Long-term behavior of artificial radionuclides in surface soils is very important to assess the radiological effects to population. Among artificial radionuclides, 137Cs is most important because of its long half-life and its biggest abundance in the environment. In this study, the fate of 137Cs in the surface soil layers was assessed by the Canadian Centre for Environmental Modelling and Chemistry (CEMC) soil model which is well known as a simple assessment of the relative potential for degrading reaction, evaporation, and leaching of a pesticide applied to a surface soil. The total decrease rate of 137Cs activity concentration in the surface soil (Te1/2) was 10.4 years found in the top 0–5 cm of the soil layer. The activity decrease of 137Cs and the corresponding Te1/2 values under the different depths of surface soil layer were investigated. The influences of soil organic material, soil water content and soil porosity to the losing rate of 137Cs were considerable. Long-term effects of 137Cs to population were assessed through activity concentrations of 137Cs in any parts of the food chain. Soil-to-plant transfer factor (TF), transfer coefficients Fm (transfer to animal milk) and Ff (transfer to animal meat) collected from many literatures were used for activity calculation. The effective doses to population due to ingestion of edible parts of plants, milk and meat was evaluated. The incorporation of four terms: radiological doses, soil-to-plant transfer factors (TF), plant-to-animal coefficients (Fm and Ff) and the total decrease rate of 137Cs is the new approach. The new concept ‘Time to crop’ (TC) based on the effective doses to population was explored and first used for agricultural proposals in the topsoils of the 137Cs exclusion zone. TC was calculated for many scenarios of radioactive exposures, many type of plants, animals and plant groups. TC values were found various in order fruits < leafy vegetables < tubers < cereals < grasses. The highest TC was found for grasses group as a result of the long-term accumulation of radionuclides in animals.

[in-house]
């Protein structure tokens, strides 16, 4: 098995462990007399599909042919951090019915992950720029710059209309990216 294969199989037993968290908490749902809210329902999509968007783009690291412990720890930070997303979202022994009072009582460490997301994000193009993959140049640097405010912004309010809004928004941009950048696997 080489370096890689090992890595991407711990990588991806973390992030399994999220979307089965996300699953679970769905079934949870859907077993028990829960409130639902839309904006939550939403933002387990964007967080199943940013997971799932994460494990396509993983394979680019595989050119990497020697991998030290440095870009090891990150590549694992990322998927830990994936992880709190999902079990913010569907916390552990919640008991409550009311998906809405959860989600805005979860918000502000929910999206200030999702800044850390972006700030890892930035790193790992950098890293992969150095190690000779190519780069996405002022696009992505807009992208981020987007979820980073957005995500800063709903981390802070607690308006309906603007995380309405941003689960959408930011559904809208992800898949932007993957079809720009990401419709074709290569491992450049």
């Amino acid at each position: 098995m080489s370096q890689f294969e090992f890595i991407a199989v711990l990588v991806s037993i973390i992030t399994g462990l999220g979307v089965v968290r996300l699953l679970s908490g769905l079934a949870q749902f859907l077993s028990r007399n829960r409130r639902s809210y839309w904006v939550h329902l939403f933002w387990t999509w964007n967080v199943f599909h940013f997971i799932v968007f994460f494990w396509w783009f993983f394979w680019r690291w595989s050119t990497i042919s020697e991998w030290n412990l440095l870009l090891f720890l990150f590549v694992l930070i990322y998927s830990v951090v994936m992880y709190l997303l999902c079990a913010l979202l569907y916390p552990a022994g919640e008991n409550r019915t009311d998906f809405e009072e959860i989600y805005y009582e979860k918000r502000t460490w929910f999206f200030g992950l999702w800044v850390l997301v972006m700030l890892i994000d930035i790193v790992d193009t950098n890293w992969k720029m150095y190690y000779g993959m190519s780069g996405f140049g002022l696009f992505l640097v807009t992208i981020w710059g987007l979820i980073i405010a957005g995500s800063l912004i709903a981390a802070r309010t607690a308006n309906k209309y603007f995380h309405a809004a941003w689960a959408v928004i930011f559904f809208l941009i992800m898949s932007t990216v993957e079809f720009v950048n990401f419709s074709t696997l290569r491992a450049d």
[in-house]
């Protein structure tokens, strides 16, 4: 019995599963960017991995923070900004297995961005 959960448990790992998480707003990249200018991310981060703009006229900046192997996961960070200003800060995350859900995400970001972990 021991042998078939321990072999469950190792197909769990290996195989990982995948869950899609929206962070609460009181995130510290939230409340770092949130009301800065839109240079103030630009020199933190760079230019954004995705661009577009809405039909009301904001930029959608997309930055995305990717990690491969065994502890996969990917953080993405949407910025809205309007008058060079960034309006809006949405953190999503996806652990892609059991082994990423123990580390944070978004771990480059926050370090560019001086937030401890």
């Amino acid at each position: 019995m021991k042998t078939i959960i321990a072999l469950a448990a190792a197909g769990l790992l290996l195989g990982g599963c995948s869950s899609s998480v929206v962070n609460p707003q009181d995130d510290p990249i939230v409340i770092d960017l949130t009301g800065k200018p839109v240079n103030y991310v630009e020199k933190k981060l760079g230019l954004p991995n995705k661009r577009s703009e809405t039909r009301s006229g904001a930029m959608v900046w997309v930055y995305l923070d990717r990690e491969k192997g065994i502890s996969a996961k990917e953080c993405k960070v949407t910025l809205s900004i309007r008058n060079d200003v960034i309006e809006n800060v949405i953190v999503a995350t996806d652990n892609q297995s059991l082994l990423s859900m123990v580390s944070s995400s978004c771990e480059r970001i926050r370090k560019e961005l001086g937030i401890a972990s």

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 Validation of gamma scanning method for optimizing NaI(Tl) detector model in Monte Carlo simulation

Huynh Dinh Chuong, Nguyen Quoc Hung, Nguyen Thi My Le,  Vo Hoang Nguyen, Tran Thien Thanh


The aim of this study is the validation of gamma scanning method for optimizing NaI(Tl) detector model in Monte Carlo simulation. The experimental procedure involved: scanning on front and lateral surfaces of the detector with collimated low-energy photon beam; calibrating the efficiency with energies between 31-1408 keV for point sources at distances of 0 cm and 30 cm from source to the detector. The Monte Carlo code used for the simulations was MCNP6. The diameter and the length of crystal were determined according to the measured results of gamma scanning with a collimated 241Am radioactive source. The distance from window to crystal was estimated using transmission measurement recorded on a second detector. The density of reflector was adjusted to obtain the match between measured and simulated values of efficiency ratio of 81 and 31 keV from a 133Ba radioactive source. The optimized model was applied in Monte Carlo simulations to determine the efficiency and energy spectrum response function of NaI(Tl) detector for point source measurements in two configurations. Good agreement was obtained between measured and simulated results.